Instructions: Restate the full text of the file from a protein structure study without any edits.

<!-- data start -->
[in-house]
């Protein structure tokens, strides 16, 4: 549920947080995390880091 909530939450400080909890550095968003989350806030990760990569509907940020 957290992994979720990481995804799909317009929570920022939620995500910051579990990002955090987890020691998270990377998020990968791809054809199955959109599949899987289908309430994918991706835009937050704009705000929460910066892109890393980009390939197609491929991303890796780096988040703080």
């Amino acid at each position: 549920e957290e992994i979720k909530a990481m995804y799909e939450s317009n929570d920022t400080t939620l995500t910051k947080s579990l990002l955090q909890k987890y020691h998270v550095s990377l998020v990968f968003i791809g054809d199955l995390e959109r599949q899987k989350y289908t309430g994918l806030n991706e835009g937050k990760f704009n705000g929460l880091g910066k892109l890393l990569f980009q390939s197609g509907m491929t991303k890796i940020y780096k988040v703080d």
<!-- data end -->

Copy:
[in-house]
């Protein structure tokens, strides 16, 4: 549920947080995390880091 909530939450400080909890550095968003989350806030990760990569509907940020 957290992994979720990481995804799909317009929570920022939620995500910051579990990002955090987890020691998270990377998020990968791809054809199955959109599949899987289908309430994918991706835009937050704009705000929460910066892109890393980009390939197609491929991303890796780096988040703080």
């Amino acid at each position: 549920e957290e992994i979720k909530a990481m995804y799909e939450s317009n929570d920022t400080t939620l995500t910051k947080s579990l990002l955090q909890k987890y020691h998270v550095s990377l998020v990968f968003i791809g054809d199955l995390e959109r599949q899987k989350y289908t309430g994918l806030n991706e835009g937050k990760f704009n705000g929460l880091g910066k892109l890393l990569f980009q390939s197609g509907m491929t991303k890796i940020y780096k988040v703080d």